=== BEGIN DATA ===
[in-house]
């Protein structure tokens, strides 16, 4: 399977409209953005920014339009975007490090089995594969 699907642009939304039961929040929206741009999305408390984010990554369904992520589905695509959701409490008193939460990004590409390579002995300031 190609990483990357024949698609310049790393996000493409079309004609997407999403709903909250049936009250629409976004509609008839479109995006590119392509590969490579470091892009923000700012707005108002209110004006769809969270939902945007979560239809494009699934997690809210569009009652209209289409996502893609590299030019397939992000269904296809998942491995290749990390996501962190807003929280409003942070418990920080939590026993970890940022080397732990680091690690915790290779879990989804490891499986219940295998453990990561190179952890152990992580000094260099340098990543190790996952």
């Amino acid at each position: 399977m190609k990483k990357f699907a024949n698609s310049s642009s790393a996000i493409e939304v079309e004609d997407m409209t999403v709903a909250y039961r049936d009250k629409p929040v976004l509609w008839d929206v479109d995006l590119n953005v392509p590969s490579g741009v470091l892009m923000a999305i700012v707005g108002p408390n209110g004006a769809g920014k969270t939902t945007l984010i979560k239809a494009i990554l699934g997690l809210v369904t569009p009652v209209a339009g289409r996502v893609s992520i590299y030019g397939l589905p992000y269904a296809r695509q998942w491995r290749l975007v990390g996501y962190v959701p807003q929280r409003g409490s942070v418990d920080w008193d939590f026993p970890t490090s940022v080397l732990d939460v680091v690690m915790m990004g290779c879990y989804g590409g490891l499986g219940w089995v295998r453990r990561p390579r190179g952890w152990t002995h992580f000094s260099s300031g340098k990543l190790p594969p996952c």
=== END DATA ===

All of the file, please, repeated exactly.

[in-house]
């Protein structure tokens, strides 16, 4: 399977409209953005920014339009975007490090089995594969 699907642009939304039961929040929206741009999305408390984010990554369904992520589905695509959701409490008193939460990004590409390579002995300031 190609990483990357024949698609310049790393996000493409079309004609997407999403709903909250049936009250629409976004509609008839479109995006590119392509590969490579470091892009923000700012707005108002209110004006769809969270939902945007979560239809494009699934997690809210569009009652209209289409996502893609590299030019397939992000269904296809998942491995290749990390996501962190807003929280409003942070418990920080939590026993970890940022080397732990680091690690915790290779879990989804490891499986219940295998453990990561190179952890152990992580000094260099340098990543190790996952």
């Amino acid at each position: 399977m190609k990483k990357f699907a024949n698609s310049s642009s790393a996000i493409e939304v079309e004609d997407m409209t999403v709903a909250y039961r049936d009250k629409p929040v976004l509609w008839d929206v479109d995006l590119n953005v392509p590969s490579g741009v470091l892009m923000a999305i700012v707005g108002p408390n209110g004006a769809g920014k969270t939902t945007l984010i979560k239809a494009i990554l699934g997690l809210v369904t569009p009652v209209a339009g289409r996502v893609s992520i590299y030019g397939l589905p992000y269904a296809r695509q998942w491995r290749l975007v990390g996501y962190v959701p807003q929280r409003g409490s942070v418990d920080w008193d939590f026993p970890t490090s940022v080397l732990d939460v680091v690690m915790m990004g290779c879990y989804g590409g490891l499986g219940w089995v295998r453990r990561p390579r190179g952890w152990t002995h992580f000094s260099s300031g340098k990543l190790p594969p996952c």